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Proctor v. GEICO General Insurance Co.

United States District Court, E.D. Kentucky, Central Division, Lexington

January 2, 2019




         Lawrence Proctor claims that he was involved in an accident involving his truck and fifth-wheel recreational vehicle in January 2015. After the accident, Proctor submitted an insurance claim to GEICO to compensate him for damages to his RV. After investigating the claim, however, GEICO denied coverage because GEICO concluded that the damage to the RV claimed by Proctor preexisted the accident in January 2015. As a result, Proctor brought this lawsuit for breach of contract and bad faith. But Proctor made a misrepresentation of material fact pertaining to the purchase price of the RV that permitted GEICO to deny coverage under the insurance policy. As a result, GEICO is entitled to judgment as a matter of law.

         I. Factual and Procedural Background

         Plaintiff Lawrence Proctor claims that he was involved in a single-vehicle accident on January 6, 2015, in Mount Vernon, Kentucky, involving his truck and 2003 Keystone Challenger RV. [DE 1-1 at 6]. On the Initial Loss Report, Proctor described the accident using the following narrative:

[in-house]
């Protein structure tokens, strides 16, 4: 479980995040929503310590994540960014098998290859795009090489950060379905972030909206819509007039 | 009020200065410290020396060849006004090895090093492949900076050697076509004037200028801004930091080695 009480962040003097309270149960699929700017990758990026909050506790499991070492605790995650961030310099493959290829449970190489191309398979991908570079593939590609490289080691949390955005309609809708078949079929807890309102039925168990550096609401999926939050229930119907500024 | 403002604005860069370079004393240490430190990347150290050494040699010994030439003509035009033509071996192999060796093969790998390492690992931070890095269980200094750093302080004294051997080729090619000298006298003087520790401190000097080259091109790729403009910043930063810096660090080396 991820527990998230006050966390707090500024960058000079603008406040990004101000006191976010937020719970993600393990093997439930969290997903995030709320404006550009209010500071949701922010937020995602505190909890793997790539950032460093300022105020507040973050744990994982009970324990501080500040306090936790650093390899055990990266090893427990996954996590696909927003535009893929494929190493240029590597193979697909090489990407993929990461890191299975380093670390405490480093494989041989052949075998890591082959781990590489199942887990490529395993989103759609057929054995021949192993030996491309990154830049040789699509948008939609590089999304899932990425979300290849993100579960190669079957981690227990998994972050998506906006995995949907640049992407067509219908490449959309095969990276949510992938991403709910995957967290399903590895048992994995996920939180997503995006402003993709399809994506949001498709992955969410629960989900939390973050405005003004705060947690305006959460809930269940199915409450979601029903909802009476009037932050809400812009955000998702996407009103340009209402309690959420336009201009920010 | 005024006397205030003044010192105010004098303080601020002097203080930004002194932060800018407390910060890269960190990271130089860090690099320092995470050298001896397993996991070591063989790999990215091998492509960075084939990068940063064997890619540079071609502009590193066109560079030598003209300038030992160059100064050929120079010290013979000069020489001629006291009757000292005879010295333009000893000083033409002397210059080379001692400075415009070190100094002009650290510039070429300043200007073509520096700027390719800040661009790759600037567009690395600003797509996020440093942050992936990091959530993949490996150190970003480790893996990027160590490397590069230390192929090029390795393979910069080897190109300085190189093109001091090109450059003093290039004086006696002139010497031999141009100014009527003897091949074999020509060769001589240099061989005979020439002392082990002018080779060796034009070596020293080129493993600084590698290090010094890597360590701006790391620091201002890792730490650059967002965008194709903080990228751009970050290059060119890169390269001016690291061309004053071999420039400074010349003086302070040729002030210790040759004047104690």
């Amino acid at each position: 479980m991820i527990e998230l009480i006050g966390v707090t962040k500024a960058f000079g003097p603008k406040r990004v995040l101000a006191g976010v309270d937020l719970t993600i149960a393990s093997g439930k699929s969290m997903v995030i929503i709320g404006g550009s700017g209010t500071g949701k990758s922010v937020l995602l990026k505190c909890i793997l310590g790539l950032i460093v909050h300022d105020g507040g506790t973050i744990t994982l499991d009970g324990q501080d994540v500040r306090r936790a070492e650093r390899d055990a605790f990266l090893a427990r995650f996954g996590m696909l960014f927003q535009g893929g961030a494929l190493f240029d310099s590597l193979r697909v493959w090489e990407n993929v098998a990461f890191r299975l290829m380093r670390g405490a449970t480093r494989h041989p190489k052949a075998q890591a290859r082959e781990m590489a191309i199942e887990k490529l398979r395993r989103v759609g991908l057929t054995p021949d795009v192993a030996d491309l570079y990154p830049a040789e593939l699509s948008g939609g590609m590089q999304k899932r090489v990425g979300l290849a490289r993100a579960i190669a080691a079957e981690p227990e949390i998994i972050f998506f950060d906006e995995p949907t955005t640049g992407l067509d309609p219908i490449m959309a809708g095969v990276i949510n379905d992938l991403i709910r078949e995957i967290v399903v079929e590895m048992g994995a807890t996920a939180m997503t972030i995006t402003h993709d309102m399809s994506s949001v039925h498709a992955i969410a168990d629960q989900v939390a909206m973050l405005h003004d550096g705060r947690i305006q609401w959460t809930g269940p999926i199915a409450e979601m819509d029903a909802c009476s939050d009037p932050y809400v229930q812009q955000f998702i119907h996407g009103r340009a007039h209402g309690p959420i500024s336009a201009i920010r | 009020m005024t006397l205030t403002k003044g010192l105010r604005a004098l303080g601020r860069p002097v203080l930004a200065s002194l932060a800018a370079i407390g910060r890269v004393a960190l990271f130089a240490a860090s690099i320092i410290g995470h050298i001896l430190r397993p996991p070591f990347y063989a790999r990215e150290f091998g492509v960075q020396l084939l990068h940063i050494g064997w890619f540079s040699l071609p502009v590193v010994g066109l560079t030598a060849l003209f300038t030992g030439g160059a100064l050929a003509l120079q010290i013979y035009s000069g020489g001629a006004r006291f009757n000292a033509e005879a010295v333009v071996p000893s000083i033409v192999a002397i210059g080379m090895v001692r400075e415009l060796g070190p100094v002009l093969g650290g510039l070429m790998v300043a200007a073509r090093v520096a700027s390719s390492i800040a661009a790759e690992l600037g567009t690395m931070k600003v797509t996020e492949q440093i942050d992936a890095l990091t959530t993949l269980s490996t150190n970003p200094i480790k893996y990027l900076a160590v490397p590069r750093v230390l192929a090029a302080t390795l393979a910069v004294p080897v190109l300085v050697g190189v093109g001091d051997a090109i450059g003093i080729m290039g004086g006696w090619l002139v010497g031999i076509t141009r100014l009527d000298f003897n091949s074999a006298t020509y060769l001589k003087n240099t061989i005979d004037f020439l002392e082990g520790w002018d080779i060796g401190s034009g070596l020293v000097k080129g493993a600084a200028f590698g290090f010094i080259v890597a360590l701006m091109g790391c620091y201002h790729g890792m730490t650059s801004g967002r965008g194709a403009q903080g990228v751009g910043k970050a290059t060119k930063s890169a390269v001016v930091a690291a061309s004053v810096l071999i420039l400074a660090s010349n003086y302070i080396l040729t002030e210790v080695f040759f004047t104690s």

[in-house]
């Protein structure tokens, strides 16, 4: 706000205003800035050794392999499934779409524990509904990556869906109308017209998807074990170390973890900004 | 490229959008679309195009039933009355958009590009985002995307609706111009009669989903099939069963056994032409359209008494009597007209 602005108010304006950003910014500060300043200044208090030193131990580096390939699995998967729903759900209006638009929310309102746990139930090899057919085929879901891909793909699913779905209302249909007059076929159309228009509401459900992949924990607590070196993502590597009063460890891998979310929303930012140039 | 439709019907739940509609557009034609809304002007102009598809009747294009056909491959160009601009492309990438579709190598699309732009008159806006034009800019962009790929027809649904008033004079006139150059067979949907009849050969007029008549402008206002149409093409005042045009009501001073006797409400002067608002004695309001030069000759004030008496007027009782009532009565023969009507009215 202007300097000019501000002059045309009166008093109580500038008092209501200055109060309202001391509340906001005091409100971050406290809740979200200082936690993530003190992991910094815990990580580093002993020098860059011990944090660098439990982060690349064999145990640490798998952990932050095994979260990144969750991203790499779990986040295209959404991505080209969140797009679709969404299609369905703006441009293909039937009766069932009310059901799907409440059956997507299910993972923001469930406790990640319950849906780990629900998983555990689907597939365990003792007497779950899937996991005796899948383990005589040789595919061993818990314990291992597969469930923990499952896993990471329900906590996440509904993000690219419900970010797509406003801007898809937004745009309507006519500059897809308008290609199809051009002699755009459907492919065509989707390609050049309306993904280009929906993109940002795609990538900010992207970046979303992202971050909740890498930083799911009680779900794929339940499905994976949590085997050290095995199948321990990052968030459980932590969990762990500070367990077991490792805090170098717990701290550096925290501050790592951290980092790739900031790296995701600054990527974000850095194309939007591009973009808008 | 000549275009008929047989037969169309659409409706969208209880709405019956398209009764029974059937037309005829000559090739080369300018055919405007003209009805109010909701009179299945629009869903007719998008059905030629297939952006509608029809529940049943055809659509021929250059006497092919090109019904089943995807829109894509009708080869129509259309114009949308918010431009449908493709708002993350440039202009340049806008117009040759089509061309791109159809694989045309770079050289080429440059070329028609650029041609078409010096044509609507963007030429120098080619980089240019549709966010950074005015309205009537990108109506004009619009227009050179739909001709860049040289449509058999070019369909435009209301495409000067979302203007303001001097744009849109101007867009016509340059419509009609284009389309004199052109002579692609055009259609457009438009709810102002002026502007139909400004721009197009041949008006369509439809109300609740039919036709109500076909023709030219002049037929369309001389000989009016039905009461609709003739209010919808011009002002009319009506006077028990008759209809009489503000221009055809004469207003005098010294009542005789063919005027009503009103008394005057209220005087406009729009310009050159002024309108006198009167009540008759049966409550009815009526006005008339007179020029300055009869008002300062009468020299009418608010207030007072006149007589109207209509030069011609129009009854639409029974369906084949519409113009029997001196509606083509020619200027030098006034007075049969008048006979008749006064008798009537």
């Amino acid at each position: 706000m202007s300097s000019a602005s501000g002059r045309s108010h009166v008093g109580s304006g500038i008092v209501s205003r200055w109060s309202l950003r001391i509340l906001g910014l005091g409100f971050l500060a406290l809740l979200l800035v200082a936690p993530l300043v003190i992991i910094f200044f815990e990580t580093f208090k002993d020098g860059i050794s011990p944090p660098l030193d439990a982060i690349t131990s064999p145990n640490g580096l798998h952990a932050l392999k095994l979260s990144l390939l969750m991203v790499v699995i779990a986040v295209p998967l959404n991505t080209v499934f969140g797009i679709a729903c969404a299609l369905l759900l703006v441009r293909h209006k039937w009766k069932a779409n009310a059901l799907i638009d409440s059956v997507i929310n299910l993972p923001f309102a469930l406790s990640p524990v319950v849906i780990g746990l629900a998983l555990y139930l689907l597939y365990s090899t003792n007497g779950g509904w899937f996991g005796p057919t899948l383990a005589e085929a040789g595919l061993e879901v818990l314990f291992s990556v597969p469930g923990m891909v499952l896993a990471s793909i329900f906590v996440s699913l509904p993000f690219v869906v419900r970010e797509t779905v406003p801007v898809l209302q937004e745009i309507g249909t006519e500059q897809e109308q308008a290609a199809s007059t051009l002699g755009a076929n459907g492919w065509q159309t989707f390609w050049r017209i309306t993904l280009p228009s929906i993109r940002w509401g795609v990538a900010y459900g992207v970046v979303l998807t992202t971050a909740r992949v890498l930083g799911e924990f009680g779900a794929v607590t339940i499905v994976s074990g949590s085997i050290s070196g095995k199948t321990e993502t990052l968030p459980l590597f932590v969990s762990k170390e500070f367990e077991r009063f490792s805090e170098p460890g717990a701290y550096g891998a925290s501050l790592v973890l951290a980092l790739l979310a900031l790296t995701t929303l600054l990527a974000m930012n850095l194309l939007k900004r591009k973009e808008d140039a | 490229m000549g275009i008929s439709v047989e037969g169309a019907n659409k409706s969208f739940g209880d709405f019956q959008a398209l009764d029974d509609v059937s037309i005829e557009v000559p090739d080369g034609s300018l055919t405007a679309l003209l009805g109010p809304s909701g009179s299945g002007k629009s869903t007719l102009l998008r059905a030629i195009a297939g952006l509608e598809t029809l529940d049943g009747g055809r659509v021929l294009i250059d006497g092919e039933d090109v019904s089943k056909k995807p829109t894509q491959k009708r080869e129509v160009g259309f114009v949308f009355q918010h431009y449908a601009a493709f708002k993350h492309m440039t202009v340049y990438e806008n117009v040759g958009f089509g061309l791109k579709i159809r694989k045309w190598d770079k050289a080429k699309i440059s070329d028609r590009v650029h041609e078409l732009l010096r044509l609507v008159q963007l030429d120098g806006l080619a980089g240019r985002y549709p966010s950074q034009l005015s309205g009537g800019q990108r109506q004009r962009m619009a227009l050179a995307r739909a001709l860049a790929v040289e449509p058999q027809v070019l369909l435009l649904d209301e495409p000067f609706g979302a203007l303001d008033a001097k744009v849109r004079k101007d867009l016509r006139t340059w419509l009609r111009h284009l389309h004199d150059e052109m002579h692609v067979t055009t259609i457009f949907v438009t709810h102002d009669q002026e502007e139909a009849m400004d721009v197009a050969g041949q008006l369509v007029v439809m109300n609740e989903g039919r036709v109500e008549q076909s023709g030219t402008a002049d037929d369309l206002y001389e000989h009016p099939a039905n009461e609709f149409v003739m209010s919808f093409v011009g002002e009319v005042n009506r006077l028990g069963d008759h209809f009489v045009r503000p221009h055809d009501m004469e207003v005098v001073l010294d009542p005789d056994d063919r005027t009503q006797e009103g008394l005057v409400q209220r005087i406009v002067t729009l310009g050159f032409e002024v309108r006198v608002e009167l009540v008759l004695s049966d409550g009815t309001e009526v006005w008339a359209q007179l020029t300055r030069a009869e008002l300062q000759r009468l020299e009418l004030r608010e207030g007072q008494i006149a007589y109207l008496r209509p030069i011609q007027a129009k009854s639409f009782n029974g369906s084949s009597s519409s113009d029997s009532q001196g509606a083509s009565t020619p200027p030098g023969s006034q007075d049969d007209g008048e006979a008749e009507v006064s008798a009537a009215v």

I was turning into a [s]ervice station when a “DRUGGIE” walked out in front of me. I veered off the road to keep from hitting the man with my truck and my RV [f]ifth[-]wheel [t]railer. I went down into a Catch basin alongside the road. This basin was approximately 6 feet deep and was very rough. I needed a wrecker to get pulled back onto hard surface. The rear stabilizers [were] pushed back and folded over twisting all of the metal and ruining the stabilizers. The Skirting [alongside] the door was twisted and mangled. The plastic end caps were [shaken] loose and lost. The spare tire is carried underneath the belly of the RV. It may be damaged. The three slides were dislodged, and are sitting disoriented in the RV. All three slides are now sitting at an angle to the RV. I have attempted to tighten the slides up to prevent air leakage, I reside in this 37[-]foot RV and it has been cold outside.

[DE 41-1 at 3, Pg ID 464; see DE 41-2 at 1, Pg ID 487].[1] After the accident, the vehicle was extracted from the catch basin by Throughtruck, a towing company. [DE 49-3]. There were no witnesses to the collision and no police report was filed after the accident.

         On January 17, 2015, Proctor submitted a claim to his insurance carrier, GEICO. [DE 41-1]. The GEICO insurance policy provides the following measures of liability for insurance claims, (1) “[T]he actual cash value of the stolen or damaged property at the time of the loss, ” or (2) “[T]he amount necessary to repair the damaged property to its pre-loss condition.” [DE 41-3 at 10, Pg ID 498 (emphasis omitted)]. The policy also states that

Coverage is not provided to any person who knowingly conceals or misrepresents any material fact or circumstance relating to this insurance:
(a) at the time of application; or
(b) at any time during the policy period; or
(c) in connection with the presentation or settlement of a claim.

[Id. at 28; Pg ID 516].